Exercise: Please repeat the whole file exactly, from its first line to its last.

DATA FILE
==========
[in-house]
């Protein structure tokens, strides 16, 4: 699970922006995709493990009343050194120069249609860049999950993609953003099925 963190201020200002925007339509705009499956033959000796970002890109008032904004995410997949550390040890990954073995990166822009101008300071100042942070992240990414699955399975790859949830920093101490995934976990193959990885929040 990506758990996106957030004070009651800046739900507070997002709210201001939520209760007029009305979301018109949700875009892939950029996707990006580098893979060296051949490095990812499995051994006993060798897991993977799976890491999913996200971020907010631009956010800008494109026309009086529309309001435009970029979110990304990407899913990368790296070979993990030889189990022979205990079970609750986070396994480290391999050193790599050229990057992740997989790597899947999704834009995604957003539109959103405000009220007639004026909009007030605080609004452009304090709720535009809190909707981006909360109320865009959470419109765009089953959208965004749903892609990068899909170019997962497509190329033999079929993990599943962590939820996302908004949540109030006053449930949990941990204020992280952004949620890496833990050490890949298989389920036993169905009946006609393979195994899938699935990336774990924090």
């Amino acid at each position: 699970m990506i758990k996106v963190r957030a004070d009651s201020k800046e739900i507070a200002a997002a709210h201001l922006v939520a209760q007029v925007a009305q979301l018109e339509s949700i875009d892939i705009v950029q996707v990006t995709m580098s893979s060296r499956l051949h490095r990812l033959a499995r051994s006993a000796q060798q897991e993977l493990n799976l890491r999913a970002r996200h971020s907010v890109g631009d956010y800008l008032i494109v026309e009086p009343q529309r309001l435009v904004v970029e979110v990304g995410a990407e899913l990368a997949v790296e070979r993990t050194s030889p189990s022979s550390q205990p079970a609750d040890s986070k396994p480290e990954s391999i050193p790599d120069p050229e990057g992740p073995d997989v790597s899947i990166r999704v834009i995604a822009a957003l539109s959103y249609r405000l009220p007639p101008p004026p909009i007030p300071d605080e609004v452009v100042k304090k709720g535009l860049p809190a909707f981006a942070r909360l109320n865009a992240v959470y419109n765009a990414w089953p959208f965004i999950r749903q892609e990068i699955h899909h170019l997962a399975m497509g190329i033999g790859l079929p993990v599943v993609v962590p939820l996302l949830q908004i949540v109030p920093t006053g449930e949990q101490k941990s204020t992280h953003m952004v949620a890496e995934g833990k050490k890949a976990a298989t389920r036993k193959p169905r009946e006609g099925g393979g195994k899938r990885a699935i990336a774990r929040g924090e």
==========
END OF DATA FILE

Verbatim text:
[in-house]
């Protein structure tokens, strides 16, 4: 699970922006995709493990009343050194120069249609860049999950993609953003099925 963190201020200002925007339509705009499956033959000796970002890109008032904004995410997949550390040890990954073995990166822009101008300071100042942070992240990414699955399975790859949830920093101490995934976990193959990885929040 990506758990996106957030004070009651800046739900507070997002709210201001939520209760007029009305979301018109949700875009892939950029996707990006580098893979060296051949490095990812499995051994006993060798897991993977799976890491999913996200971020907010631009956010800008494109026309009086529309309001435009970029979110990304990407899913990368790296070979993990030889189990022979205990079970609750986070396994480290391999050193790599050229990057992740997989790597899947999704834009995604957003539109959103405000009220007639004026909009007030605080609004452009304090709720535009809190909707981006909360109320865009959470419109765009089953959208965004749903892609990068899909170019997962497509190329033999079929993990599943962590939820996302908004949540109030006053449930949990941990204020992280952004949620890496833990050490890949298989389920036993169905009946006609393979195994899938699935990336774990924090």
């Amino acid at each position: 699970m990506i758990k996106v963190r957030a004070d009651s201020k800046e739900i507070a200002a997002a709210h201001l922006v939520a209760q007029v925007a009305q979301l018109e339509s949700i875009d892939i705009v950029q996707v990006t995709m580098s893979s060296r499956l051949h490095r990812l033959a499995r051994s006993a000796q060798q897991e993977l493990n799976l890491r999913a970002r996200h971020s907010v890109g631009d956010y800008l008032i494109v026309e009086p009343q529309r309001l435009v904004v970029e979110v990304g995410a990407e899913l990368a997949v790296e070979r993990t050194s030889p189990s022979s550390q205990p079970a609750d040890s986070k396994p480290e990954s391999i050193p790599d120069p050229e990057g992740p073995d997989v790597s899947i990166r999704v834009i995604a822009a957003l539109s959103y249609r405000l009220p007639p101008p004026p909009i007030p300071d605080e609004v452009v100042k304090k709720g535009l860049p809190a909707f981006a942070r909360l109320n865009a992240v959470y419109n765009a990414w089953p959208f965004i999950r749903q892609e990068i699955h899909h170019l997962a399975m497509g190329i033999g790859l079929p993990v599943v993609v962590p939820l996302l949830q908004i949540v109030p920093t006053g449930e949990q101490k941990s204020t992280h953003m952004v949620a890496e995934g833990k050490k890949a976990a298989t389920r036993k193959p169905r009946e006609g099925g393979g195994k899938r990885a699935i990336a774990r929040g924090e």